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Home / India / Rajasthan embraces tree-planting as a custom, reaps gains

Rajasthan embraces tree-planting as a custom, reaps gains

More and more villagers are adopting the practice as they see the benefits, whether easy access to fruit or cool shade, says Shyam Sunder Jyani
Representational image.
Representational image.
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Reuters   |   Bikaner   |   Published 05.06.22, 02:34 AM

With saplings in hand and faces veiled by colourful sarees, Suman and Sarita Takariya’s relatives sang traditional songs as the sisters planted small shrubs at their combined pre-wedding celebration in a remote Indian village.

Suman, 21, and Sarita, 19, who wed their husbands in a joint ceremony, are part of a growing trend in the western desert state of Rajasthan in which families gift and plant native trees as a new addition to their local customs and rituals.

“They are a part of our family now,” Sarita said as she cleaned her muddy hands after planting an oleander shrub.

“We will leave for our in-laws’ place, but they (the trees) will be here for our parents.”

The sisters’ wedding card said: “Protect nature and nature will protect us.”

From weddings, births and funerals to festivals such as Holi, and even family achievements like buying a new car, plants and trees have become centrepieces of local culture, helping to breathe life into the sandy soils of northwestern Rajasthan.

More and more villagers are adopting the practice as they see the benefits, whether easy access to fruit or cool shade, said Shyam Sunder Jyani, the man behind “Familial Forestry”, which aims to connect trees with families and their rituals.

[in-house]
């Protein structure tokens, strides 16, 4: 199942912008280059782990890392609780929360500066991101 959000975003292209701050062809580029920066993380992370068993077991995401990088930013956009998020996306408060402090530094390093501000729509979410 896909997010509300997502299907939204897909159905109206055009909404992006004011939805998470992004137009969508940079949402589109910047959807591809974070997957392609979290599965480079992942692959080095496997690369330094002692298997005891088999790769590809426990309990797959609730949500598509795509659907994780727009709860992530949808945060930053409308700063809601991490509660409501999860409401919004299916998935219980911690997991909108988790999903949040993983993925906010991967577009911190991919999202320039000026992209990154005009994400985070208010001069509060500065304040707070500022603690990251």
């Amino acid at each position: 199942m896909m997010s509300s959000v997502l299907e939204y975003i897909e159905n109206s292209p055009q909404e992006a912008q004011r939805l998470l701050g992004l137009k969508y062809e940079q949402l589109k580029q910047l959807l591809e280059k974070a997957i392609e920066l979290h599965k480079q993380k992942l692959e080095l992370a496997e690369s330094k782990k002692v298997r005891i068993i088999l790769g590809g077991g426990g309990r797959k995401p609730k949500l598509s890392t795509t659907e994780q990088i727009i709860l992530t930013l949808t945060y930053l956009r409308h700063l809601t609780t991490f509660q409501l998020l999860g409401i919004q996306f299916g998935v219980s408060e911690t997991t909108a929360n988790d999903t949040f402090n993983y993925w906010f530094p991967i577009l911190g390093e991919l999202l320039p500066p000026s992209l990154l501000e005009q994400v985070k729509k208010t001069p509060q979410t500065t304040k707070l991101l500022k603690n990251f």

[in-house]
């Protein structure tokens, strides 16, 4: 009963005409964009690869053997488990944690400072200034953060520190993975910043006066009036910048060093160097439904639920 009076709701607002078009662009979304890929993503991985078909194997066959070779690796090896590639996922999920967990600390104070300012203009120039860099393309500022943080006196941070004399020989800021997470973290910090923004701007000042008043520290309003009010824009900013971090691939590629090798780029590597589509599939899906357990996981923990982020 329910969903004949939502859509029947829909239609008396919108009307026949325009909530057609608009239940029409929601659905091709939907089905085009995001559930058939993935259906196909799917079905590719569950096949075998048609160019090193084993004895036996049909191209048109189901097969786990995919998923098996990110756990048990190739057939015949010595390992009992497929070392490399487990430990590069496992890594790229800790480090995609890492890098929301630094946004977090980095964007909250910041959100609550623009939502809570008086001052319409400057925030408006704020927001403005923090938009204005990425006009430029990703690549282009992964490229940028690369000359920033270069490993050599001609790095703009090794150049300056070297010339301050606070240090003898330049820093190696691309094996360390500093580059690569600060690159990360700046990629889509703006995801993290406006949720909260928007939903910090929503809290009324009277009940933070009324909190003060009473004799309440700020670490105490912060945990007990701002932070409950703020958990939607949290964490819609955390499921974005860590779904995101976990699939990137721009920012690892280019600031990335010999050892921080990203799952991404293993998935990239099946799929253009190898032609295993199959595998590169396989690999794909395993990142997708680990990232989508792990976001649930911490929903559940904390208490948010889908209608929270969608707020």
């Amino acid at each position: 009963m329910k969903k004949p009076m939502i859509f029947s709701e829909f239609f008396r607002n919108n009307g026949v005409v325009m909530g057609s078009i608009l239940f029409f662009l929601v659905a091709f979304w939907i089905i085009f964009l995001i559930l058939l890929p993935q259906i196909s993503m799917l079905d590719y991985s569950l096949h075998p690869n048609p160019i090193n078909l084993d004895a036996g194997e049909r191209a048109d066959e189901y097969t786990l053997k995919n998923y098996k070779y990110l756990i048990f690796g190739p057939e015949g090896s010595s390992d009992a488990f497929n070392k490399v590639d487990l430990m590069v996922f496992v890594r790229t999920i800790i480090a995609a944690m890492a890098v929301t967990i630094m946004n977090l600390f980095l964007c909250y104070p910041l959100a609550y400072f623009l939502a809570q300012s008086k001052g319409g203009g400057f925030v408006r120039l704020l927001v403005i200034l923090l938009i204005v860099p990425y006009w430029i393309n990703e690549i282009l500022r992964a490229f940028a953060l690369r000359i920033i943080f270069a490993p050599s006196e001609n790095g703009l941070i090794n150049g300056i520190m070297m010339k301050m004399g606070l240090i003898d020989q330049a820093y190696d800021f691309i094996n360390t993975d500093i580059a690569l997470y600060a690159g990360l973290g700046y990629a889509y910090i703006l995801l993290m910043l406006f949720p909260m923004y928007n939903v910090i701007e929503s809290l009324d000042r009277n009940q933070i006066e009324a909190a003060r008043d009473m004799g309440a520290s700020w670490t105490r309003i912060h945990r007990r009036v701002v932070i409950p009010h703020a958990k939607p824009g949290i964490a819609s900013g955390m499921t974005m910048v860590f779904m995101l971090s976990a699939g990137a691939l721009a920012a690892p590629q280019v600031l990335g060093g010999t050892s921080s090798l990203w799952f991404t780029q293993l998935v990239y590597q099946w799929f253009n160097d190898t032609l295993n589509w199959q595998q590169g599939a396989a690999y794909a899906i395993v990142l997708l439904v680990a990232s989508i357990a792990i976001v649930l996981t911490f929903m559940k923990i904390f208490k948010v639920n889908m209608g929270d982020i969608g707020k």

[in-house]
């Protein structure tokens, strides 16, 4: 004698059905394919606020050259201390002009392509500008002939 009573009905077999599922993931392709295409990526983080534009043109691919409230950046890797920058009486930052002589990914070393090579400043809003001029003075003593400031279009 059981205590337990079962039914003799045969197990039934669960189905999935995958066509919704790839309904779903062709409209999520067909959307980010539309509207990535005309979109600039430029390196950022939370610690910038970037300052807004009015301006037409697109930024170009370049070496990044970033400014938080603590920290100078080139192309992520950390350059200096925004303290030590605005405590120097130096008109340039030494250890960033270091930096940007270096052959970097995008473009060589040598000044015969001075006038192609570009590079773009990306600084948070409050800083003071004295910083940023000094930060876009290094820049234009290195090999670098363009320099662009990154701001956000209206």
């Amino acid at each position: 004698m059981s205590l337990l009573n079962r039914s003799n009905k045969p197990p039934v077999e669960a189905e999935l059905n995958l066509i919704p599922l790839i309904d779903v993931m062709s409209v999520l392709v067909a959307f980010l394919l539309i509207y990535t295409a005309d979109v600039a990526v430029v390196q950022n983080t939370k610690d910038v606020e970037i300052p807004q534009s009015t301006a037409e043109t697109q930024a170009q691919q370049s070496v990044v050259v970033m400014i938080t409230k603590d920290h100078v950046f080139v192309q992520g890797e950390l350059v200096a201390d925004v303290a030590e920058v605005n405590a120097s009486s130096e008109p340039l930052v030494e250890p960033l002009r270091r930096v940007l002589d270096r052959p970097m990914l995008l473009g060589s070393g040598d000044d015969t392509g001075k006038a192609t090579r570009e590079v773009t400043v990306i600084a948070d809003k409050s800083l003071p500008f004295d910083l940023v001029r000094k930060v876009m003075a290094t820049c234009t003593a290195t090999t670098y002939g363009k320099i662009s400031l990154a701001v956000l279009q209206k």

But soil scientists warn that planting trees alone is not sufficient to combat the growing problem of land degradation.

Rajasthan is India’s largest state and also the most degraded when it comes to land, meaning it suffers a persistent decline in soil quality and its capacity to be productive.

Factors such as climate change, over-grazing, excessive cultivation, deforestation and urbanisation play a role in land degradation and desertification.

The problem affects people’s food security and incomes, and leaves them vulnerable to weather-related disasters such as drought.

“That is why it’s important to build green infrastructure because it creates a knock-on effect, combating everything from food insecurity to climate change,” said Jyani in Bikaner city, which is near the rolling dunes of the Thar Desert.

Trees can increase organic content in the ground, recycle nutrients, and boost the water-holding capacity of soil, as well as absorbing climate change-fuelling carbon dioxide emissions.

Soil also naturally absorbs carbon from the atmosphere through a process known as sequestration, which not only reduces harmful greenhouse gases but also creates more fertile soil.

Jyani said a proven way to ensure more tree planting was by making trees “green members” of families.

“When we personify a tree, then it connects the family emotionally... and that makes the tree a part of them,” said the 43-year-old sociology professor.

“By clubbing tree plantation with rituals and festivals, which are pillars of our social life, we make people empathetic towards their local ecology and surroundings.”

Fruitful gains

Rajasthan has few forests compared with other states. They make up just 8 per cent of its total land area, government analysis here and data here show.

But in the last 16 years, more than a million families from at least 15,000 villages in the state have planted about 3.5 million saplings as part of the “Familial Forestry” project.